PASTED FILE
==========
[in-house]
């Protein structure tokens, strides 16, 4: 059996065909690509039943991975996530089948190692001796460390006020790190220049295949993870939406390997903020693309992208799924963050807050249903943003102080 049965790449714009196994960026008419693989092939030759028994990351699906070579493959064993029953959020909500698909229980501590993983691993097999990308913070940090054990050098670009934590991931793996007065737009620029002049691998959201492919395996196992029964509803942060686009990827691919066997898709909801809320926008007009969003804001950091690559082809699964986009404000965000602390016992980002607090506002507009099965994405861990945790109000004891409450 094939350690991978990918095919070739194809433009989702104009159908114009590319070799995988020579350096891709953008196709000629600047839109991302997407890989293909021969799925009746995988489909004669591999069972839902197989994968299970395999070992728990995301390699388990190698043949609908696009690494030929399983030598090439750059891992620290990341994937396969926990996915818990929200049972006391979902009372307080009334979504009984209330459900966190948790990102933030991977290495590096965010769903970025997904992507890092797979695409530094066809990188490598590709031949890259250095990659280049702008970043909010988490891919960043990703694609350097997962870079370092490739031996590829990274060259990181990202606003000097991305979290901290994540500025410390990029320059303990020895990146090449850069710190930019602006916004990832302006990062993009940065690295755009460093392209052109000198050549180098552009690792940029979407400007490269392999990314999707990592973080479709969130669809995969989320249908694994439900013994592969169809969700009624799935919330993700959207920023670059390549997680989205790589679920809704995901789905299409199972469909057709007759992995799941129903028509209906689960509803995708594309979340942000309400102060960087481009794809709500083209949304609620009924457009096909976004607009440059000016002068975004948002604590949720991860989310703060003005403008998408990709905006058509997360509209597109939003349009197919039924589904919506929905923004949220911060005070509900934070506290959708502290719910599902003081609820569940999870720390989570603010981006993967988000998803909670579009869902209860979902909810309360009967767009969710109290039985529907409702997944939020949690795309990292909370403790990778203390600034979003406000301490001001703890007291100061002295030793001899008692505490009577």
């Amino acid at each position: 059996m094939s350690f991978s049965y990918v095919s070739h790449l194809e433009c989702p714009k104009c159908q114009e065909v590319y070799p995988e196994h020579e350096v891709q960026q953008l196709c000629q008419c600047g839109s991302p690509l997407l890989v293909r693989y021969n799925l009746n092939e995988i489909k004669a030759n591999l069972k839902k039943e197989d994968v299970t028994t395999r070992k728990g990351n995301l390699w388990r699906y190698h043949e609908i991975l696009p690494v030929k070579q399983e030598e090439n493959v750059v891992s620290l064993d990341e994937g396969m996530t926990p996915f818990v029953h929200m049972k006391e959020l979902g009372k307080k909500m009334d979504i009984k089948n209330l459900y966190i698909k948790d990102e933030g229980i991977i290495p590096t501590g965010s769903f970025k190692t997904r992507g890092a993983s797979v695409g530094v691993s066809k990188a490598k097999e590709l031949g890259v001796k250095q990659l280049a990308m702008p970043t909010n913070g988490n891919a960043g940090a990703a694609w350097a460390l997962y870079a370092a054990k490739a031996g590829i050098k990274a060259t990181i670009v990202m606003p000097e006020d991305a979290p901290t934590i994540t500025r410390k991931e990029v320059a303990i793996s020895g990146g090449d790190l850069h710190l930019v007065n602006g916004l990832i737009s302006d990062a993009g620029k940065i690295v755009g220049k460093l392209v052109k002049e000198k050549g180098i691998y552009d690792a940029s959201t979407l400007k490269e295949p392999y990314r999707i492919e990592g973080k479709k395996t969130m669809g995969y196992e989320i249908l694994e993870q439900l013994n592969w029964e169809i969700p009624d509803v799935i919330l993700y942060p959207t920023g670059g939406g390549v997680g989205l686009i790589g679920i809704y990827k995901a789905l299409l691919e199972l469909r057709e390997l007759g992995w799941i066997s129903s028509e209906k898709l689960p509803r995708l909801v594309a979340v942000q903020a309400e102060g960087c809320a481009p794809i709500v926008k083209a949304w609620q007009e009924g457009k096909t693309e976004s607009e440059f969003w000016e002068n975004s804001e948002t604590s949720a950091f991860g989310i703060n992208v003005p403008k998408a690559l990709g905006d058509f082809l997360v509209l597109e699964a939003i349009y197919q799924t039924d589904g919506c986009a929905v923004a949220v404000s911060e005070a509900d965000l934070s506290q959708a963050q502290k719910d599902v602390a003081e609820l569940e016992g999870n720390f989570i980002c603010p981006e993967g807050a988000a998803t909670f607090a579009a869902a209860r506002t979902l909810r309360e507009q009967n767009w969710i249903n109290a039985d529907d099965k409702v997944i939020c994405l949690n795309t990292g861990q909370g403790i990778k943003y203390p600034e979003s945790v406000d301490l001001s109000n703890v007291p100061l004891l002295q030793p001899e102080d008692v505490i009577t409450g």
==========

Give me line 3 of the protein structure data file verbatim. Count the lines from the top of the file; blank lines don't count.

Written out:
């Amino acid at each position: 059996m094939s350690f991978s049965y990918v095919s070739h790449l194809e433009c989702p714009k104009c159908q114009e065909v590319y070799p995988e196994h020579e350096v891709q960026q953008l196709c000629q008419c600047g839109s991302p690509l997407l890989v293909r693989y021969n799925l009746n092939e995988i489909k004669a030759n591999l069972k839902k039943e197989d994968v299970t028994t395999r070992k728990g990351n995301l390699w388990r699906y190698h043949e609908i991975l696009p690494v030929k070579q399983e030598e090439n493959v750059v891992s620290l064993d990341e994937g396969m996530t926990p996915f818990v029953h929200m049972k006391e959020l979902g009372k307080k909500m009334d979504i009984k089948n209330l459900y966190i698909k948790d990102e933030g229980i991977i290495p590096t501590g965010s769903f970025k190692t997904r992507g890092a993983s797979v695409g530094v691993s066809k990188a490598k097999e590709l031949g890259v001796k250095q990659l280049a990308m702008p970043t909010n913070g988490n891919a960043g940090a990703a694609w350097a460390l997962y870079a370092a054990k490739a031996g590829i050098k990274a060259t990181i670009v990202m606003p000097e006020d991305a979290p901290t934590i994540t500025r410390k991931e990029v320059a303990i793996s020895g990146g090449d790190l850069h710190l930019v007065n602006g916004l990832i737009s302006d990062a993009g620029k940065i690295v755009g220049k460093l392209v052109k002049e000198k050549g180098i691998y552009d690792a940029s959201t979407l400007k490269e295949p392999y990314r999707i492919e990592g973080k479709k395996t969130m669809g995969y196992e989320i249908l694994e993870q439900l013994n592969w029964e169809i969700p009624d509803v799935i919330l993700y942060p959207t920023g670059g939406g390549v997680g989205l686009i790589g679920i809704y990827k995901a789905l299409l691919e199972l469909r057709e390997l007759g992995w799941i066997s129903s028509e209906k898709l689960p509803r995708l909801v594309a979340v942000q903020a309400e102060g960087c809320a481009p794809i709500v926008k083209a949304w609620q007009e009924g457009k096909t693309e976004s607009e440059f969003w000016e002068n975004s804001e948002t604590s949720a950091f991860g989310i703060n992208v003005p403008k998408a690559l990709g905006d058509f082809l997360v509209l597109e699964a939003i349009y197919q799924t039924d589904g919506c986009a929905v923004a949220v404000s911060e005070a509900d965000l934070s506290q959708a963050q502290k719910d599902v602390a003081e609820l569940e016992g999870n720390f989570i980002c603010p981006e993967g807050a988000a998803t909670f607090a579009a869902a209860r506002t979902l909810r309360e507009q009967n767009w969710i249903n109290a039985d529907d099965k409702v997944i939020c994405l949690n795309t990292g861990q909370g403790i990778k943003y203390p600034e979003s945790v406000d301490l001001s109000n703890v007291p100061l004891l002295q030793p001899e102080d008692v505490i009577t409450g």